The purpose of this placard is to place a photo of your face or anyone in your office, if the desk looks like mine.
Sometimes my desk is so bad, I have files on the floor, too. This does not count the two credenza's, the two side tables, or the file organizer console behind me. I greatly admire people with a clean desk. I have been trying to accomplish this feat for twenty-five years at American Leasing.
Sometimes I think I am simply a pile shuffler, going from one piece of paper to another. It gets depressing.
I really prefer to be away from my desk, visiting existing customers and meeting new customers. One of the reasons for our modest success is getting to know all our clientele on a first name basis.
I received in the mail today an Internet address book for Gray Cary Ware & Freidenrich, a professional law corporation, very active in Silicon Valley. In both their Northern and Southern California offices, the address book lists staff and attorneys' private Internet E-mail addresses.
Pat Adair of Silicon Valley Law Group, president of the Santa Clara Bar Association (and a client of ours ) is developing a Bay Area attorneys' network for exchanging files and other information at extremely high speeds.
Many of the Internet services not only offer their gathering of information and products, but access to the Internet both for e-mail and voice (yes, you not only can e-mail and send files, but also talk just like you do on the telephone, but for a lot less money). NetScape in Mountain View, California went public and made all the founders multi-millionaires. All they did was develop a software program and service to enter the Internet (and provide service and support) and produce the disks and market them, but they wrote a software program to enter a "free" connection known as the "highway."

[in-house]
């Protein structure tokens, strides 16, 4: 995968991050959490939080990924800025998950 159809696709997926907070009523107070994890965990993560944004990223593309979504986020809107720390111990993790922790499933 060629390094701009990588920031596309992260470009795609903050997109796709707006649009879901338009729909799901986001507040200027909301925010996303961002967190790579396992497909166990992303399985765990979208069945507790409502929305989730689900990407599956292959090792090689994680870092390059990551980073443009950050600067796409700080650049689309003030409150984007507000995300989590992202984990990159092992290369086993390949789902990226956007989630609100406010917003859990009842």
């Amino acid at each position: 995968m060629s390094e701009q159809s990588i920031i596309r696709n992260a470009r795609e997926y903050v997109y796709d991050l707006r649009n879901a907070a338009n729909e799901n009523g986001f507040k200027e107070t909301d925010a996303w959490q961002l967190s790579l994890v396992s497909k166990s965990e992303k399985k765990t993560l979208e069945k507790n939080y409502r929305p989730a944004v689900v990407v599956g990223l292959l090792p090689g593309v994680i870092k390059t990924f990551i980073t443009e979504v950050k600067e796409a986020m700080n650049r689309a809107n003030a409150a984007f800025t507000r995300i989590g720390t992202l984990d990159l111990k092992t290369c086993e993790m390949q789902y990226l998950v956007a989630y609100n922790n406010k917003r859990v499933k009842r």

The Internet has been around since the 1950's. It was developed in a joint effort by the Military and Universities in the United States to share information. It is not controlled by anyone. Anyone can use it. You need the end user's password to enter their switch to get on their part of the railroad track. The "on line" service is like a train station. Users enter here. They can also add their own switches on to the track, if they want to build it themselves.
Amateur and professional software users have been traveling the network tracks, also called the "highway," for over thirty years. The popularity grew along with the development of what is now known as the "personal computer" (this means you don't have to tie into a main frame to use it, and originally it meant a "small" computer with not much space or capacity). Today the computer I am using has more power and storage than any in the 1950's dreamed would be so available and so inexpensive compared to the computers they were using in the Fifties when the Internet was started without any controls or fees for use.